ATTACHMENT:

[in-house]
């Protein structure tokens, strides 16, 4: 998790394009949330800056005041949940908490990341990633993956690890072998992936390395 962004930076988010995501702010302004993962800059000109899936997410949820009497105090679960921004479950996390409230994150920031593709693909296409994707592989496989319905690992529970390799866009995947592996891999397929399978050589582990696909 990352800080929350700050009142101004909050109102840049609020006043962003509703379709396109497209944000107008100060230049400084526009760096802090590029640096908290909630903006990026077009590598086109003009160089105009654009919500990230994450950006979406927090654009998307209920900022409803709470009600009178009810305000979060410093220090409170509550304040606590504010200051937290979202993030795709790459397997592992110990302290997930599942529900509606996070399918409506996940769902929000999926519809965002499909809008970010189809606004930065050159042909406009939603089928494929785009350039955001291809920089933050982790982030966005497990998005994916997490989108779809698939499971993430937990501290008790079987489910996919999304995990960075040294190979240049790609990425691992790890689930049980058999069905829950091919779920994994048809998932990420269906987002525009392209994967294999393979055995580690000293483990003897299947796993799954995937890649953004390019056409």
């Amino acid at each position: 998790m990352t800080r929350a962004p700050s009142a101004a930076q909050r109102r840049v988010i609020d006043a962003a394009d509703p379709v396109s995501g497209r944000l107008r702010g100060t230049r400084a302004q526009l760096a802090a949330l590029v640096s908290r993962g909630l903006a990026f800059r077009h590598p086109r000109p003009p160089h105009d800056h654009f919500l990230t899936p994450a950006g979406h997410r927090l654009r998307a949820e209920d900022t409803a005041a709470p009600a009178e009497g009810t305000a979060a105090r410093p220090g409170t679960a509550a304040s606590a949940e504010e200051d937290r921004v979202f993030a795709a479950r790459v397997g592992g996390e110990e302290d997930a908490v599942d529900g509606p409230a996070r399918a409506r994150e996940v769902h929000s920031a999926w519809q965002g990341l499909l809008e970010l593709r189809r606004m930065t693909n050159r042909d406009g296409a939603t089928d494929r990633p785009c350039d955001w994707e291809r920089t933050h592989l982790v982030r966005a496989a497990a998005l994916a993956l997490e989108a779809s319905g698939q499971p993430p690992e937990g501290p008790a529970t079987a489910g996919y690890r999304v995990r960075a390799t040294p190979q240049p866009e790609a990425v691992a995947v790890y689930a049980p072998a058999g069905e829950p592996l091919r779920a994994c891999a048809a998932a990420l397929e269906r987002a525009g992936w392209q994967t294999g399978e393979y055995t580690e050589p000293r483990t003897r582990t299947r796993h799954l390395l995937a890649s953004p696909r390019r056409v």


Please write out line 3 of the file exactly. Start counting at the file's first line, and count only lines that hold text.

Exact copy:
């Amino acid at each position: 998790m990352t800080r929350a962004p700050s009142a101004a930076q909050r109102r840049v988010i609020d006043a962003a394009d509703p379709v396109s995501g497209r944000l107008r702010g100060t230049r400084a302004q526009l760096a802090a949330l590029v640096s908290r993962g909630l903006a990026f800059r077009h590598p086109r000109p003009p160089h105009d800056h654009f919500l990230t899936p994450a950006g979406h997410r927090l654009r998307a949820e209920d900022t409803a005041a709470p009600a009178e009497g009810t305000a979060a105090r410093p220090g409170t679960a509550a304040s606590a949940e504010e200051d937290r921004v979202f993030a795709a479950r790459v397997g592992g996390e110990e302290d997930a908490v599942d529900g509606p409230a996070r399918a409506r994150e996940v769902h929000s920031a999926w519809q965002g990341l499909l809008e970010l593709r189809r606004m930065t693909n050159r042909d406009g296409a939603t089928d494929r990633p785009c350039d955001w994707e291809r920089t933050h592989l982790v982030r966005a496989a497990a998005l994916a993956l997490e989108a779809s319905g698939q499971p993430p690992e937990g501290p008790a529970t079987a489910g996919y690890r999304v995990r960075a390799t040294p190979q240049p866009e790609a990425v691992a995947v790890y689930a049980p072998a058999g069905e829950p592996l091919r779920a994994c891999a048809a998932a990420l397929e269906r987002a525009g992936w392209q994967t294999g399978e393979y055995t580690e050589p000293r483990t003897r582990t299947r796993h799954l390395l995937a890649s953004p696909r390019r056409v």